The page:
North responds to sanctions by vowing nuke test

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North responds to sanctions by vowing nuke test


Glyn Davies, the U.S. envoy on North Korea policy, center, speaks to reporters after meeting with South Korea’s top nuclear envoy Lim Sung-nam at the Ministry of Foreign Affairs and Trade in Seoul yesterday. By Oh Jong-taek

North Korea said it would carry out a third nuclear test and also promised an “all-out war” against the U.S. and its “foul followers.”


In defiance of expanded sanctions passed by the United Nations Security Council Tuesday, the North’s National Defense Commission, the top military decision-making body, issued a statement yesterday promising a third nuclear weapons test.

“We do not hide that a variety of satellites and long-range rockets which will be launched by the DPRK [Democratic People’s Republic of Korea] one after another and a nuclear test of higher level which will be carried out by it in the upcoming all-out action, a new phase of the anti-U.S. struggle that has lasted century after century, will target against the U.S., the sworn enemy of the Korean people,” the commission said in an English-language dispatch carried by the North’s official mouthpiece, the Korean Central News Agency.

Pyongyang reiterated its condemnation of the unanimously approved resolution by the Security Council and blamed it on a “U.S.-led plot of hostility” against the country.

“The UN Security Council resolution on expanding sanctions against the DPRK, which was adopted on the initiative of the U.S., represents the most dangerous phase of the hostile policy toward the DPRK,” the statement read. “We will begin an all-out war to crush down the anti-DPRK hostile actions by the United States and its foul followers and safeguard the sovereignty of our nation and people.”

Glyn Davies, Washington’s chief nuclear envoy, said yesterday in Seoul that the U.S. is still open to “authentic” and “credible” negotiations to implement the agreement made by members of the six-party talks in 2005 to denuclearize North Korea.

“Why am I here?” Davies asked at a press conference at the Foreign Ministry building in central Seoul. “We want to reinforce the message that our president [Barack Obama] and secretary of state [Hillary Clinton] have said. That message is [that] we, the United States of America, are still open to authentic and credible negotiations to implement the Sept. 19, 2005 joint statement.” Davies spoke after meeting with his counterpart Lim Sung-nam, Seoul’s chief nuclear envoy.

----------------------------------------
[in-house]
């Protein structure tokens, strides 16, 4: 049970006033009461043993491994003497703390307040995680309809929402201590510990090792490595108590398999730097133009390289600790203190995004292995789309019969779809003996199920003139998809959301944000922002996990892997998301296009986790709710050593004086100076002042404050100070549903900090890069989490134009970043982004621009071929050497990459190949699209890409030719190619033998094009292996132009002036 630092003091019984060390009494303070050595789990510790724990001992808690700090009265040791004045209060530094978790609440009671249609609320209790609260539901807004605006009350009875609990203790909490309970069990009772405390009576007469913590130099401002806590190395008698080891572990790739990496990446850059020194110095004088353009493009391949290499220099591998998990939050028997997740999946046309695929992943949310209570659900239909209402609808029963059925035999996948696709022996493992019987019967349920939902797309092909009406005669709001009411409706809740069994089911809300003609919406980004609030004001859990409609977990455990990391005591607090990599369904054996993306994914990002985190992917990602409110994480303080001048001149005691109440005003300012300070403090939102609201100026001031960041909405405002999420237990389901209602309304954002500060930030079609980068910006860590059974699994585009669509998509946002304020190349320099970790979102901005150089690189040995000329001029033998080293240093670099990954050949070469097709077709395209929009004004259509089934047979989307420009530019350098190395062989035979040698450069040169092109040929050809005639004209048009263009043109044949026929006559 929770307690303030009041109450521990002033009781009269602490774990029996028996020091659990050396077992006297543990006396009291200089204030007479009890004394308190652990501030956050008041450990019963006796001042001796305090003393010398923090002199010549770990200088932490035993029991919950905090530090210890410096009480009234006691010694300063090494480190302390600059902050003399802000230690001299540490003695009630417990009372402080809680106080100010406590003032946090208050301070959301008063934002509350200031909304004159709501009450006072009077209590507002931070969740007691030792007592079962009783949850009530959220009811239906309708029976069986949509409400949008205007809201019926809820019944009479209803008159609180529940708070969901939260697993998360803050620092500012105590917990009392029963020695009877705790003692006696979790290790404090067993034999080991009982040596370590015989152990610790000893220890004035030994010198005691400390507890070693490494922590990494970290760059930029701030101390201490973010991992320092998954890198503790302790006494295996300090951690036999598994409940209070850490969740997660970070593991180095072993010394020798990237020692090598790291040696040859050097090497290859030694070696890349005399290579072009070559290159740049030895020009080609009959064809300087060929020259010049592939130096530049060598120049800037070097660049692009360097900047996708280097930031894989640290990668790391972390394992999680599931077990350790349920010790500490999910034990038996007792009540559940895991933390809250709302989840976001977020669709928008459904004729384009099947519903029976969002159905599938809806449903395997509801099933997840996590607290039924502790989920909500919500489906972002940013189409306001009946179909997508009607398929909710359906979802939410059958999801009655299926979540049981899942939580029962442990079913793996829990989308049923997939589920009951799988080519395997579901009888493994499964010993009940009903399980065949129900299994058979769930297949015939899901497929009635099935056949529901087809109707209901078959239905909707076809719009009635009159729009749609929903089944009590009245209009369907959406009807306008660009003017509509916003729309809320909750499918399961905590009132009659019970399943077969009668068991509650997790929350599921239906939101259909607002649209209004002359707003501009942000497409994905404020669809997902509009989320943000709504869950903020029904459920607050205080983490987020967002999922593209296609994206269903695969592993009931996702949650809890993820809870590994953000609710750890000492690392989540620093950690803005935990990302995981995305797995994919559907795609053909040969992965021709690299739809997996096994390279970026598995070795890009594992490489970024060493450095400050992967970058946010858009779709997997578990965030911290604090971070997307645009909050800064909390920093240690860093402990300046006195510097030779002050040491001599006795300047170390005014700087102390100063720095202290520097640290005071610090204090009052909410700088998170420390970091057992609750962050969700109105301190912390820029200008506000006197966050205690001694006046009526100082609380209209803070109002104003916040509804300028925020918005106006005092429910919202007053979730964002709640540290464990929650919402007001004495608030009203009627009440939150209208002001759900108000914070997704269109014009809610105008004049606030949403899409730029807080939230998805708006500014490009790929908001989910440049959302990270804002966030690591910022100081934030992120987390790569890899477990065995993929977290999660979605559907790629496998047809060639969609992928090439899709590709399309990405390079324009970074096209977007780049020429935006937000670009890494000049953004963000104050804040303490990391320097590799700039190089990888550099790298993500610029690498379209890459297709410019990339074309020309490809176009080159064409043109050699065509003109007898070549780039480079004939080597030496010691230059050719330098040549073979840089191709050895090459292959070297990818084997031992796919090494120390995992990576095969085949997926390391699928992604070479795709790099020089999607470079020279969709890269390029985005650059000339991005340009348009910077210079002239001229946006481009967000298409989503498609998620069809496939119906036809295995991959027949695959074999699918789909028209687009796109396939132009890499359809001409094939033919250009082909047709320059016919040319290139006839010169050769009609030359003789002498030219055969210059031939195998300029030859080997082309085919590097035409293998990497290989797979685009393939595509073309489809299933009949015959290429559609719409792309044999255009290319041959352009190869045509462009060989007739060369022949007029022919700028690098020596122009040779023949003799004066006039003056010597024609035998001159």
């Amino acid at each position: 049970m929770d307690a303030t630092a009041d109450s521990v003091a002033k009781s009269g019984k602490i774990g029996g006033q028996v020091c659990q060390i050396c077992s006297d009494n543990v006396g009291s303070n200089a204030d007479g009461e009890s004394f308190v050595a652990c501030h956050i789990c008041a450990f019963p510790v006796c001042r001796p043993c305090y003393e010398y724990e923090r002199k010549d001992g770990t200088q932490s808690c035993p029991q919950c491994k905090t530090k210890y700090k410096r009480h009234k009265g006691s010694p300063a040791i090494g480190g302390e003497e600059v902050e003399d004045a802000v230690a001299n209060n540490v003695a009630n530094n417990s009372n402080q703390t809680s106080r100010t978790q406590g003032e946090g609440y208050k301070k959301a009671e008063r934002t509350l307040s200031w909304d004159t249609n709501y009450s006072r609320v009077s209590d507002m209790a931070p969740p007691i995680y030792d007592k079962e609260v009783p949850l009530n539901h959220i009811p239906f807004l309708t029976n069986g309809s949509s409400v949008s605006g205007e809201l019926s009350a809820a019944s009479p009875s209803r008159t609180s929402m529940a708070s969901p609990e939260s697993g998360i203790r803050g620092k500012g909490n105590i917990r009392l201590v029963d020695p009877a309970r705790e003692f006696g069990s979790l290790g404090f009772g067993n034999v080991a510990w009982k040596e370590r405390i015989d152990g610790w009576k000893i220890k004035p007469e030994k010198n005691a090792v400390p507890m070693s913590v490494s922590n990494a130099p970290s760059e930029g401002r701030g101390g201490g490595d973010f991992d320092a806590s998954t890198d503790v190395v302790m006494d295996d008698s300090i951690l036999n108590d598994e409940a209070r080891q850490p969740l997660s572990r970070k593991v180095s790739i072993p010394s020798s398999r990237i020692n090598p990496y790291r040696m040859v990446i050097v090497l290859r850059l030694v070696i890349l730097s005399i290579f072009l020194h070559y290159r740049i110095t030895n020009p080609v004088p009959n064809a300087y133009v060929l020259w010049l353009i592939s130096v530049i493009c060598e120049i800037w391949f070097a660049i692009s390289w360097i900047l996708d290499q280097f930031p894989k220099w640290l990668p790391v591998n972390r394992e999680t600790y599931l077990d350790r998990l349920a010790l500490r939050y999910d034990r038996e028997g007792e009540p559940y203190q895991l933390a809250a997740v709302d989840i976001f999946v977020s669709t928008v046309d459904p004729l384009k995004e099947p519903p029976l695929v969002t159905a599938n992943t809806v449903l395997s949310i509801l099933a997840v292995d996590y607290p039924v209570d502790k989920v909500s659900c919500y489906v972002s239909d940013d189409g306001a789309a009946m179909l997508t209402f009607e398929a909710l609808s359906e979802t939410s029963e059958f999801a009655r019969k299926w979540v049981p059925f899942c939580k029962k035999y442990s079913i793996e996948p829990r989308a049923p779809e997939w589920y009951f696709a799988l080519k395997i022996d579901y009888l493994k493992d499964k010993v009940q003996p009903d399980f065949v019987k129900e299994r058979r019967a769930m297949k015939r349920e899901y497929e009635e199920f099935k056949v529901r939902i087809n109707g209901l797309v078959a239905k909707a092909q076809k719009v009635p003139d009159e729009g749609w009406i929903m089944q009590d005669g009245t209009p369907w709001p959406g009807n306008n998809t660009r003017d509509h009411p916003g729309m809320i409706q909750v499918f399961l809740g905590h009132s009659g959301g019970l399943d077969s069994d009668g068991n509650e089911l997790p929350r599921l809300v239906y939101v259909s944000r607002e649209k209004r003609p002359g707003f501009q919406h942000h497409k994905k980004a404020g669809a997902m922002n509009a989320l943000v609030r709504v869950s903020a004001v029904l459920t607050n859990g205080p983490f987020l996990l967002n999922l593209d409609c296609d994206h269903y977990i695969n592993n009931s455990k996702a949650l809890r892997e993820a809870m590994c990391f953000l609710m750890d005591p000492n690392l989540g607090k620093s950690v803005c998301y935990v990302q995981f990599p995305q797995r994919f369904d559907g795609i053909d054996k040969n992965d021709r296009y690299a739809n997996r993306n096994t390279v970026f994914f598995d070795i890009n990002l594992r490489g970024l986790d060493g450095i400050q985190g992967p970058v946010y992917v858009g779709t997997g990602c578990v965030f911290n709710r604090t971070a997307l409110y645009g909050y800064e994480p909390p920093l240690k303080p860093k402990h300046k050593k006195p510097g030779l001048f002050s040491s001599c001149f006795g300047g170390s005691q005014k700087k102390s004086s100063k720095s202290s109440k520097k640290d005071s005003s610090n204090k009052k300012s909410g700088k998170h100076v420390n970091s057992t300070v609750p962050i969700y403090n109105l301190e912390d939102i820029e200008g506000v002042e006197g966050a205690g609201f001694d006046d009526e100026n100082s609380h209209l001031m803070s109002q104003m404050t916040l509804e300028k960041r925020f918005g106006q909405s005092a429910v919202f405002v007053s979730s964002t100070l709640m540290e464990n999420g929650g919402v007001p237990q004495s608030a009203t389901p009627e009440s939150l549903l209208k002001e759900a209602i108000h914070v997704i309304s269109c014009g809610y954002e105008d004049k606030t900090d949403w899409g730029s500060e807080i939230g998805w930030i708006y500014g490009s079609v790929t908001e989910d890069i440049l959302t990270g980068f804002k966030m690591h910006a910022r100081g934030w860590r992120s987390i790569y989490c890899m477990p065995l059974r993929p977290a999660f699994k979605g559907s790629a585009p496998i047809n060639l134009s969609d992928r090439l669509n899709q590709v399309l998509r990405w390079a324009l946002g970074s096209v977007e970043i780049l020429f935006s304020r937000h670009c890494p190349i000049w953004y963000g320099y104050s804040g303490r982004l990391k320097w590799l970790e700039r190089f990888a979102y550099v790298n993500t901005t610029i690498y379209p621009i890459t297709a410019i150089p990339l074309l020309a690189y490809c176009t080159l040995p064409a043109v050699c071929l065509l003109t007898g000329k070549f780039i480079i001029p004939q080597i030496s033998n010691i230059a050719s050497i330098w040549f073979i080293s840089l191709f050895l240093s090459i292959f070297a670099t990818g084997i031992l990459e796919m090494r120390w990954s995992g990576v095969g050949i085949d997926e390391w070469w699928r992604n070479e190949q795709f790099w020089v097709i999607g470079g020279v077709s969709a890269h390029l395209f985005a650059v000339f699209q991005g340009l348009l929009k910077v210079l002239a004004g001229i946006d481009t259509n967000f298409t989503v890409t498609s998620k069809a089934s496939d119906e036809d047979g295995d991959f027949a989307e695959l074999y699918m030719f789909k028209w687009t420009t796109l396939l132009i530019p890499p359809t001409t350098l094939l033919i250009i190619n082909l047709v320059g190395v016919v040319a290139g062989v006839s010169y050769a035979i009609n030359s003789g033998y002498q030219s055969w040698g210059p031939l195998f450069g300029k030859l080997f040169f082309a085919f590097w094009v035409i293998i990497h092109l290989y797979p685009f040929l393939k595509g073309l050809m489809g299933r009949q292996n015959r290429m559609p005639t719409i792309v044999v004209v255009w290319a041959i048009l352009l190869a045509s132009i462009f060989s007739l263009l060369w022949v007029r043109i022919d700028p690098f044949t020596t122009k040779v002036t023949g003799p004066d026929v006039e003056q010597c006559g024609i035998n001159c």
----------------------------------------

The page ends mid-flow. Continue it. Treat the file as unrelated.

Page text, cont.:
“We are willing to extend our hand if Pyongyang chooses the path to peace and progress by letting go of its nuclear weapons and its multi-stage missiles,” he continued.

Davies, along with Syd Seiler, Korea director at the White House National Security Council, arrived in Seoul Wednesday before heading to Beijing today and Tokyo tomorrow.

The U.S. delegation’s visit was planned ahead of Tuesday’s Security Council resolution that condemned North Korea’s Dec. 12 launch of a long-range missile.

“This tough resolution, these tightened sanctions are reasonable, necessary and justified in the face of its obligations under previous UN Security Council actions,” Davies said. “This broad and growing consensus sends a unified message to Pyongyang and the message is: ‘Live up to your obligations, keep your promises, start down the path of denuclearization, keep the commitment you made in 2005 in the joint statement of that year, or you’ll only further isolate your nation and impoverish your people.’?”

Davies expressed concern over a nuclear test by the North.

“We hope they don’t, we call on them not to do it,” Davies said. “It would be highly provocative.”

North Korea conducted its first and second nuclear tests in 2006 and 2009, which prompted tough resolutions by the UN Security Council that put sanctions on entities and individuals along with travel bans and asset freezes.

UNSC Resolution No. 1874 from 2009 clearly prohibits North Korea from using any kind of ballistic missile technologies, which Pyongyang violated with two long-range rocket launches in April and December 2012.

As a result, the UN’s 15-nation Security Council unanimously passed a 20-point new resolution, No. 2087, on Tuesday that condemned the two rocket launches and ordered expanded sanctions by adding more North Korean entities and people to its blacklist.

Pyongyang has said the rocket launch was a peaceful development of their space program and threatened to take “physical actions” and halt further talks regarding “denuclearization on the Korean Peninsula.”

By Kim Hee-jin, Lee Eun-joo []
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